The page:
US20080161910 *Mar 14, 2008Jul 3, 2008Revuelta Jose MReplacement prosthetic heart valve, system and method of implant
US20080200898 *Oct 18, 2007Aug 21, 2008Lashinski Randall TCatheter guidance through a calcified aortic valve
US20080200980 *Oct 19, 2007Aug 21, 2008Kevin RobinProfile reduction of valve implant
US20080215084 *Apr 14, 2008Sep 4, 2008Advanced Cardiovascular Systems, Inc.Delivery systems for embolic filter devices
US20080215143 *Jul 27, 2007Sep 4, 2008Jacques SeguinAssembly for placing a prosthetic valve in a duct in the body
US20080243246 *Feb 15, 2008Oct 2, 2008Ryan Timothy RReplacement prosthetic heart valves and methods of implantation
US20080262593 *Feb 15, 2008Oct 23, 2008Ryan Timothy RMulti-layered stents and methods of implanting
US20080269877 *Feb 5, 2008Oct 30, 2008Jenson Mark LSystems and methods for valve delivery
US20080275498 *Apr 29, 2008Nov 6, 2008Endosvascular Technologies, Inc.Embolic basket
US20080300678 *Feb 5, 2008Dec 4, 2008Eidenschink Tracee E JPercutaneous valve, system and method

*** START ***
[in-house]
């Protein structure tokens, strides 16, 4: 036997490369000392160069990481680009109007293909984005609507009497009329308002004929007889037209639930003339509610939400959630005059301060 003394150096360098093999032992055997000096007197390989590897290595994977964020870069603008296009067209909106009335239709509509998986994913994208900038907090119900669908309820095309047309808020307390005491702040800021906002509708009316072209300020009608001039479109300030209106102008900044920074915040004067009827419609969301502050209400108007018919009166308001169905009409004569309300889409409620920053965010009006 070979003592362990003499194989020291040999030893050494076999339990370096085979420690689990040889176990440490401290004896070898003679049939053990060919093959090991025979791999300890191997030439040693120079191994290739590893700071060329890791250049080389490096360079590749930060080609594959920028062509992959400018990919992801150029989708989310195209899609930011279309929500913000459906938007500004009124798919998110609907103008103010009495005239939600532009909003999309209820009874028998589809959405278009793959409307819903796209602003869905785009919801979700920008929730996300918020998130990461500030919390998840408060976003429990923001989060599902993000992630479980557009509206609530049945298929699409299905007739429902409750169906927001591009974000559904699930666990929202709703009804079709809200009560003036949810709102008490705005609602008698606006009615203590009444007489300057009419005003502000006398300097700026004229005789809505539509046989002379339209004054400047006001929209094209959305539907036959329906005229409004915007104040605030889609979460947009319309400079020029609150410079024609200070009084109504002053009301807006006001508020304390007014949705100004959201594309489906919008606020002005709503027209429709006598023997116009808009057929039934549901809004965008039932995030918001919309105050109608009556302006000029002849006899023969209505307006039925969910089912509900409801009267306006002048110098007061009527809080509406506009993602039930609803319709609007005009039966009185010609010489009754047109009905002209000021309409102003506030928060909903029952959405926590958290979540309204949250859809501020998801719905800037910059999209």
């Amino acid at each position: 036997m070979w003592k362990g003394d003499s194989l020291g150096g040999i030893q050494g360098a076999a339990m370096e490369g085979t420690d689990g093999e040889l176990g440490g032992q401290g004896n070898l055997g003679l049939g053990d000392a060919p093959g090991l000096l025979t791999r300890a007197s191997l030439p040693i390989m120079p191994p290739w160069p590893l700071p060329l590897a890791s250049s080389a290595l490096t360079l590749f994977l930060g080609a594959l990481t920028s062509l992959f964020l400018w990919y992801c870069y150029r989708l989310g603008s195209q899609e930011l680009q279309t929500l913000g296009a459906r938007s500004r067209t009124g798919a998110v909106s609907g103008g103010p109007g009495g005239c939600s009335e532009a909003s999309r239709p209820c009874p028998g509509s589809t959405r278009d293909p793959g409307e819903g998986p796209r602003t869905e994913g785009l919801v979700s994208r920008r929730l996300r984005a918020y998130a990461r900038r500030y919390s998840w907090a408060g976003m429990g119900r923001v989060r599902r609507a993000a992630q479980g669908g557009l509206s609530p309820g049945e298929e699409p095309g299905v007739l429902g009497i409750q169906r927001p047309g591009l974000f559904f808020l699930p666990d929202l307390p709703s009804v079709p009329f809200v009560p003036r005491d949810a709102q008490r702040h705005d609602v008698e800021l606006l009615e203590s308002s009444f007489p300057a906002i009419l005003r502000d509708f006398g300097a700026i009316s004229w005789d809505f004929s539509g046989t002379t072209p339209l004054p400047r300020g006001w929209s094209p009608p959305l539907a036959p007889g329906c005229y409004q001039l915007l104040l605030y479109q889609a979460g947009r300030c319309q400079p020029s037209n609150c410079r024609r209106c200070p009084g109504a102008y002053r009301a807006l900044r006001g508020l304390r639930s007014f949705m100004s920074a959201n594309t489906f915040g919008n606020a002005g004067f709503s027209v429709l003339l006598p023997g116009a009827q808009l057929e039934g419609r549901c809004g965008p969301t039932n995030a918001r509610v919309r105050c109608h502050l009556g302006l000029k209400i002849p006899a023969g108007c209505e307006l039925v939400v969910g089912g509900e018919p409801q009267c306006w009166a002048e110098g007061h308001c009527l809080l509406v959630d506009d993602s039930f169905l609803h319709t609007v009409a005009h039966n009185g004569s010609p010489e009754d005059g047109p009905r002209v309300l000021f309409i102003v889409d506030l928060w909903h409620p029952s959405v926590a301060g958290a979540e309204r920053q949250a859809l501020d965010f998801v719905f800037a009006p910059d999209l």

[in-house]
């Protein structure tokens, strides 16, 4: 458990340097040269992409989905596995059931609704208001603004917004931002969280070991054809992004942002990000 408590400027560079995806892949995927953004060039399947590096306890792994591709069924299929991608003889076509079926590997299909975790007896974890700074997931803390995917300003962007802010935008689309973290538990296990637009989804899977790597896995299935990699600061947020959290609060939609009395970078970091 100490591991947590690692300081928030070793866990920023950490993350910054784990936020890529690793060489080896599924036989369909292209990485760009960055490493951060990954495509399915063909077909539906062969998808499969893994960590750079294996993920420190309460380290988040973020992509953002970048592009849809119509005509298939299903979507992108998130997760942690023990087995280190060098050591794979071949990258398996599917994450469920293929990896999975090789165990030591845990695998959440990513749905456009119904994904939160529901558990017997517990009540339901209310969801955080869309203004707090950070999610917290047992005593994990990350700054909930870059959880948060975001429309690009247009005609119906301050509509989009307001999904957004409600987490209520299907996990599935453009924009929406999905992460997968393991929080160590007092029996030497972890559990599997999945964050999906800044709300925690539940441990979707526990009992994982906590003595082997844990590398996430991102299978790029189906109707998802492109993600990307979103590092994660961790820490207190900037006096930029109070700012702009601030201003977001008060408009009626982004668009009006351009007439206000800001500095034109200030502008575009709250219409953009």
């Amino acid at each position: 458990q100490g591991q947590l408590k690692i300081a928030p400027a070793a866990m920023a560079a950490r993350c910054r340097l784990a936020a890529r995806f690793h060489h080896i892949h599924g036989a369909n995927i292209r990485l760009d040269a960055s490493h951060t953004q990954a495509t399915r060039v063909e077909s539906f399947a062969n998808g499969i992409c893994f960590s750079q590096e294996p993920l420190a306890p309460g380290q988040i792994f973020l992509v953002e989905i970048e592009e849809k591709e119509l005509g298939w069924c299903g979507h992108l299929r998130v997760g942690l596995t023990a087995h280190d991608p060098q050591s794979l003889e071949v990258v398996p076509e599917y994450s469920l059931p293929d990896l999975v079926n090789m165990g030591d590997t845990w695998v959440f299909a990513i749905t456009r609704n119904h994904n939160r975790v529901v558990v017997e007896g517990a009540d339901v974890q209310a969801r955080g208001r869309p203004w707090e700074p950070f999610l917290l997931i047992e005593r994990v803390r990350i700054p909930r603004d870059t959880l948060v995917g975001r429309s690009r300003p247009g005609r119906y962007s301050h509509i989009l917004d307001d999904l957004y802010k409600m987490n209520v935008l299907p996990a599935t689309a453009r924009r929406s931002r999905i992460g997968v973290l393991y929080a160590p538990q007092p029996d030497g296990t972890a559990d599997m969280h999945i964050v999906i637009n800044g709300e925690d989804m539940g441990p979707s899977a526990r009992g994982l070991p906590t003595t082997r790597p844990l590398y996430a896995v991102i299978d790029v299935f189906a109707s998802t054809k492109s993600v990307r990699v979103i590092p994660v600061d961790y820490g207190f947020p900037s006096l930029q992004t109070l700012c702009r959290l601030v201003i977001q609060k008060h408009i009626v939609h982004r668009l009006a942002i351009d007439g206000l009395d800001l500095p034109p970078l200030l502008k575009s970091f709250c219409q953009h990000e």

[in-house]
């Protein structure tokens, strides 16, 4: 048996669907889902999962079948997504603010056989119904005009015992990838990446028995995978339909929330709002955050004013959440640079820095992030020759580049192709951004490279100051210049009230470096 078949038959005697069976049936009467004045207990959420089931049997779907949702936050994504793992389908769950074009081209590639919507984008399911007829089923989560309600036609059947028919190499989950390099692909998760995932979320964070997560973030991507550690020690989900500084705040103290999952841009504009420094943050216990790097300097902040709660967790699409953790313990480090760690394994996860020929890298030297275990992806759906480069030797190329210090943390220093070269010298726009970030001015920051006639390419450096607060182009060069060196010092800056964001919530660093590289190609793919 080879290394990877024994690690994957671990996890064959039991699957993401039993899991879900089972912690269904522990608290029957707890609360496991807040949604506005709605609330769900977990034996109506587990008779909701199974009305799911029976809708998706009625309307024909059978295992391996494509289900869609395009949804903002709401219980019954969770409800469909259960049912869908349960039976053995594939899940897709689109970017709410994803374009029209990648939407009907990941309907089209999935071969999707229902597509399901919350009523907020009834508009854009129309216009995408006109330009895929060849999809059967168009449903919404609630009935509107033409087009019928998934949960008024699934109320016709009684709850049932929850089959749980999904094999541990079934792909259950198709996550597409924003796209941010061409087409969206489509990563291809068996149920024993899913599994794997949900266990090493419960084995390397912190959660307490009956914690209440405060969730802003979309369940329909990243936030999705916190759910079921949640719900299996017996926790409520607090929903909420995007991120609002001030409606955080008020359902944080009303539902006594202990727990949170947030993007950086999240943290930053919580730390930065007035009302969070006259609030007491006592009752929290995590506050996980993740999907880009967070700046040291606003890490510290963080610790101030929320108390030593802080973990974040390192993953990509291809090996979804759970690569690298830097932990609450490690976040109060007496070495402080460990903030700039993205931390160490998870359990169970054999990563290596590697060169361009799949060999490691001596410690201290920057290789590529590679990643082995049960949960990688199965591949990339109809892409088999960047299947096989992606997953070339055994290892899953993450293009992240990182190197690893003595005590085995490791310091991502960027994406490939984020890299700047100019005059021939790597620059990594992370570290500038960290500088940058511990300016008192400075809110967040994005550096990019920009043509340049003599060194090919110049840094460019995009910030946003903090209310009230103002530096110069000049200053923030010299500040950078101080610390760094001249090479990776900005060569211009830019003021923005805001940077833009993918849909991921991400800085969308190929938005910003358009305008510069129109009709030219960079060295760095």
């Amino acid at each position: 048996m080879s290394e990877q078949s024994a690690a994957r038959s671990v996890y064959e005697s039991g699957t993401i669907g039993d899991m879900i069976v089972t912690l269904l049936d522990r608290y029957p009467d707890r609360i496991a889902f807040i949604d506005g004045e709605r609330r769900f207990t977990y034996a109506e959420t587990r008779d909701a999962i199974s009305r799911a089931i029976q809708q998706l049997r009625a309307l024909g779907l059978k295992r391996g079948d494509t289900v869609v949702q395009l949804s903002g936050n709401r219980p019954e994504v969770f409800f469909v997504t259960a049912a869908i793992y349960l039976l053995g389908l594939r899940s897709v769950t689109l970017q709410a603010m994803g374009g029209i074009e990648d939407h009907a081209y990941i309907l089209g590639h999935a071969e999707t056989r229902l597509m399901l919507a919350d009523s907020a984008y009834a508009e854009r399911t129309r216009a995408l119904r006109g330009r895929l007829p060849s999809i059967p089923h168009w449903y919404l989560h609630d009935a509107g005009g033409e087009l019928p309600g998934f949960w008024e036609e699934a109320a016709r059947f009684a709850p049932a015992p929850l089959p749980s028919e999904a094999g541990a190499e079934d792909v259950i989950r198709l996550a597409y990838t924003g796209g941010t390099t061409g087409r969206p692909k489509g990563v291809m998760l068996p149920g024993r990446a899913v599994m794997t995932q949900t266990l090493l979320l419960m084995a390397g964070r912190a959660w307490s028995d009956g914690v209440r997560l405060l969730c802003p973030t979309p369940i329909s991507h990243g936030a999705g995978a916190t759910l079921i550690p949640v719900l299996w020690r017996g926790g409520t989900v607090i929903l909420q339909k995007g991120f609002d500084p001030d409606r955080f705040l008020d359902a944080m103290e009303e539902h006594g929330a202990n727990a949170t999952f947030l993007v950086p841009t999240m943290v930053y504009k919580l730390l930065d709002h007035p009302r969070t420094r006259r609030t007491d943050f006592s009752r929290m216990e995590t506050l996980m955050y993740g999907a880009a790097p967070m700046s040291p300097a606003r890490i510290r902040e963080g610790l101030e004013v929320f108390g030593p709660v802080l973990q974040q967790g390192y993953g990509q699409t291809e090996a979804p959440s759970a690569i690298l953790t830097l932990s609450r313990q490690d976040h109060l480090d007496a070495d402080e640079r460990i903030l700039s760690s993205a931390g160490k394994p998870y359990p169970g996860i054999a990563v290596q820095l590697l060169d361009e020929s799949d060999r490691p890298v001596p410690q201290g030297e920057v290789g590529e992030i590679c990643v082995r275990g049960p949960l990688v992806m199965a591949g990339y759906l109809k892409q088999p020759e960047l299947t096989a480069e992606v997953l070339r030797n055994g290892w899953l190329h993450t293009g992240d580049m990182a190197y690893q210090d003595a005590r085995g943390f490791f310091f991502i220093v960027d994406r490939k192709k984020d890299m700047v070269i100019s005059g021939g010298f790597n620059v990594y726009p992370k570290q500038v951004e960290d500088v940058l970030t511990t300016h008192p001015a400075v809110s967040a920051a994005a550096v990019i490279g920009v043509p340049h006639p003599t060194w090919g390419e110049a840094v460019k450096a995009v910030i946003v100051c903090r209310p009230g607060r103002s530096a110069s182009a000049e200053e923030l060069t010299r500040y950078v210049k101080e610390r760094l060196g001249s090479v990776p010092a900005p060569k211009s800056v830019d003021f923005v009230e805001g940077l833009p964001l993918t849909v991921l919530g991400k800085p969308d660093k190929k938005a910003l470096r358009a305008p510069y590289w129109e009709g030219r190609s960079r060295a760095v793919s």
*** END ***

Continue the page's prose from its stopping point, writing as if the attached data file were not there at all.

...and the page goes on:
US20090030445 *Aug 6, 2008Jan 29, 2009Advanced Cardiovascular Systems, Inc.Delivery sysems for embolic filter devices
US20090030503 *Jul 23, 2007Jan 29, 2009Ho Paul CMethod and apparatus for percutaneous aortic valve replacement
US20090030510 *Jul 25, 2008Jan 29, 2009Ho Paul CMethods and apparatus for percutaneous aortic valve replacement
US20090030512 *Jul 26, 2007Jan 29, 2009Thielen Joseph MCirculatory valve, system and method
US20090054969 *Nov 3, 2008Feb 26, 2009Amr SalahiehRepositionable Heart Valve and Method
US20090054976 *Aug 20, 2007Feb 26, 2009Yosi TuvalStent loading tool and method for use thereof
US20090088836 *Aug 22, 2008Apr 2, 2009Direct Flow Medical, Inc.Translumenally implantable heart valve with formed in place support
US20090099530 *Oct 10, 2008Apr 16, 2009Martin Neal AdamsValve loader method, system, and apparatus
US20090164006 *Jan 5, 2009Jun 25, 2009Jacques SeguinProsthetic valve for transluminal delivery
US20090164029 *Dec 21, 2007Jun 25, 2009Boston Scientific Scimed, Inc.Valve with delayed leaflet deployment
US20090171456 *Dec 28, 2007Jul 2, 2009Kveen Graig LPercutaneous heart valve, system, and method
US20090192585 *Jan 22, 2009Jul 30, 2009Medtronic, Inc.Delivery Systems and Methods of Implantation for Prosthetic Heart Valves